A spokesperson at OSA did not respond to questions about how OSA responded, but said, “There are clear procedures in place when there is a reported issue and all issues are investigated thoroughly.”
School closed for a day, but when students returned to campus, emotions were still raw. Classmates said it was like waiting for something to go wrong, and then it did.
There were at least two physical attacks on campus. A parent said her son, a new member of the Student Safety Committee, had bruises on his neck from being assaulted.
Classmates said another student was physically attacked after he made memes about the group chat where explicit images were allegedly traded. The memes named specific boys and mocked the administration’s response, and students said the boy who made the memes was suspended for cyberbullying.
McCall said she was in the hallway with a friend when boys yelled misogynistic, homophobic comments and charged at them. She said staff held the boys back.
The school did not respond to questions about the alleged incidents. Several parents criticized OSA’s response in a letter to the school's board of directors.
“The administration, in essence, did nothing to prevent the assaults that occurred,” they wrote, adding that it was unclear what would be done to make their children safe at school.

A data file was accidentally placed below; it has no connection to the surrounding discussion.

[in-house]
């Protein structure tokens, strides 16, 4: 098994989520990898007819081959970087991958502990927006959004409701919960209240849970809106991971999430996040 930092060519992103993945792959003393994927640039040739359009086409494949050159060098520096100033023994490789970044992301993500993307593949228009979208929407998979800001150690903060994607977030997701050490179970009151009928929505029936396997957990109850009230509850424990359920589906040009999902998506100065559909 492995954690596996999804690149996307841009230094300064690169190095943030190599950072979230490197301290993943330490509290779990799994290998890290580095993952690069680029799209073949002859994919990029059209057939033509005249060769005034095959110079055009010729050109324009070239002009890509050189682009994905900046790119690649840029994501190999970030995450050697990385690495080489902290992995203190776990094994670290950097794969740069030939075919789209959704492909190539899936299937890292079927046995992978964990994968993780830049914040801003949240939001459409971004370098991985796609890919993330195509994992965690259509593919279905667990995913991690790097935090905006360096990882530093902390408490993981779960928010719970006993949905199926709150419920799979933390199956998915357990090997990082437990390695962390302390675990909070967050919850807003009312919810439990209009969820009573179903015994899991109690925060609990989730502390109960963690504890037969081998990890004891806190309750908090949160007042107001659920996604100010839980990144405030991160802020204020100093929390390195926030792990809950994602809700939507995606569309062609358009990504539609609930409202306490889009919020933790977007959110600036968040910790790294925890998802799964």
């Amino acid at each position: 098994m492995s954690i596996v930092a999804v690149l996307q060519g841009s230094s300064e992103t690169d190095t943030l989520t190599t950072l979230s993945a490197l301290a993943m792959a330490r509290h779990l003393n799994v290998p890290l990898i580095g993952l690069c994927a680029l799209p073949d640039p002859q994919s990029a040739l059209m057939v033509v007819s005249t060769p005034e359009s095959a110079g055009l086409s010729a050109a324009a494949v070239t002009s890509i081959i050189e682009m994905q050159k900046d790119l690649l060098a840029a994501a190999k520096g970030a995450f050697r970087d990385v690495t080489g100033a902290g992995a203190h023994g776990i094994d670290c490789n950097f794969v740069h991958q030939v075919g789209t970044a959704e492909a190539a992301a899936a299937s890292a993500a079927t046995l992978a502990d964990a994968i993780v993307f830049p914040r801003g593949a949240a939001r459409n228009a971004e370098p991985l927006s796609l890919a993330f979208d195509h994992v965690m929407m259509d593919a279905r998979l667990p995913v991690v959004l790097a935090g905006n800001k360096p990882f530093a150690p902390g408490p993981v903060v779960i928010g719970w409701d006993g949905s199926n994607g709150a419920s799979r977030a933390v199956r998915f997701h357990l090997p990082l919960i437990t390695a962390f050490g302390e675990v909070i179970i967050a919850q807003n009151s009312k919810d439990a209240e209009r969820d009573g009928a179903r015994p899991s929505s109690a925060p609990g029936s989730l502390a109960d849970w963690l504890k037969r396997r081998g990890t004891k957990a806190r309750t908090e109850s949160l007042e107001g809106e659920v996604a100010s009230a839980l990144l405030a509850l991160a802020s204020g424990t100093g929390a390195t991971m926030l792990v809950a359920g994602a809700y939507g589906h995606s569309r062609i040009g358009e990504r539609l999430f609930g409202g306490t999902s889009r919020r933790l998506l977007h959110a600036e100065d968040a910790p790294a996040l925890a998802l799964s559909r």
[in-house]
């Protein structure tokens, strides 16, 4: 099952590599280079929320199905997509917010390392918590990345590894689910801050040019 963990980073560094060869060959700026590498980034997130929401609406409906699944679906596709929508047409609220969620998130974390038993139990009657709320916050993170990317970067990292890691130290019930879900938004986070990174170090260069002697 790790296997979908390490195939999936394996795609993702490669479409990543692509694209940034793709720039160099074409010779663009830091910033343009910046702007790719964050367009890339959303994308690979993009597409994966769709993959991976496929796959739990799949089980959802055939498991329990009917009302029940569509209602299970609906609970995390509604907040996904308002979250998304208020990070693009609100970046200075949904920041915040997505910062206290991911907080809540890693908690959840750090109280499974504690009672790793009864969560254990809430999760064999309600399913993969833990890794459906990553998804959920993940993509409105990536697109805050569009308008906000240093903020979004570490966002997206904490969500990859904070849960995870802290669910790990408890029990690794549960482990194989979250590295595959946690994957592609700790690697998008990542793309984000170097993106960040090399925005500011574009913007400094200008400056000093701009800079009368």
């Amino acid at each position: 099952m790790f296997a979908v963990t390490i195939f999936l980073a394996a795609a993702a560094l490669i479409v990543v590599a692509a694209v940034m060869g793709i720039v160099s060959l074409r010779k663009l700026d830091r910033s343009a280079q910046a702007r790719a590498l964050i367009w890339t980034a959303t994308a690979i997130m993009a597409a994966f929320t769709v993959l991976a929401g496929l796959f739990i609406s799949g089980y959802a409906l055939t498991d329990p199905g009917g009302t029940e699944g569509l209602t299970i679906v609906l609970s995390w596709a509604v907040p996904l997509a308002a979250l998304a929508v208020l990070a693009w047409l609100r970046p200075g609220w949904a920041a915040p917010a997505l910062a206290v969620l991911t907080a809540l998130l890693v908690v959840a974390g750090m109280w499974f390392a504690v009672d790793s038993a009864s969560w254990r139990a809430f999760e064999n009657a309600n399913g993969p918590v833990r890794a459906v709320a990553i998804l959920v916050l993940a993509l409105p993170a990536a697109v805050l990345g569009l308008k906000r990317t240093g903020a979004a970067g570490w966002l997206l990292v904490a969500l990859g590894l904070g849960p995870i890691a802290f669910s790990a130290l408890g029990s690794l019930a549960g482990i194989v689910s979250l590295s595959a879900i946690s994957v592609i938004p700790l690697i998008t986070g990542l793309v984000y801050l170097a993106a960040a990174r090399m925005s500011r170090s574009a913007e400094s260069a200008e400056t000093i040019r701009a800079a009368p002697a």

The letter also cited the so-called “Pokemon Traders” group chat as an example of the school’s past failure to address sexual misconduct.
“This issue was not addressed system-wide by the administration,” the parents wrote.
Race and gender
In response to the turmoil on campus, Sherman-Colt, who left her job as executive director earlier this year, wrote to the OSA community that students had been suspended for assault, harassment and cyberbullying.
“OSA is continuing its investigations, reflections, and development regarding sexual violence, racial injustice, and white supremacy culture — all of which have impacted the school community this week,” Sherman-Colt wrote.
Sherman-Colt, now the chief program officer at Cayton Children’s Museum in Santa Monica according to her LinkedIn profile, did not respond to requests for comment.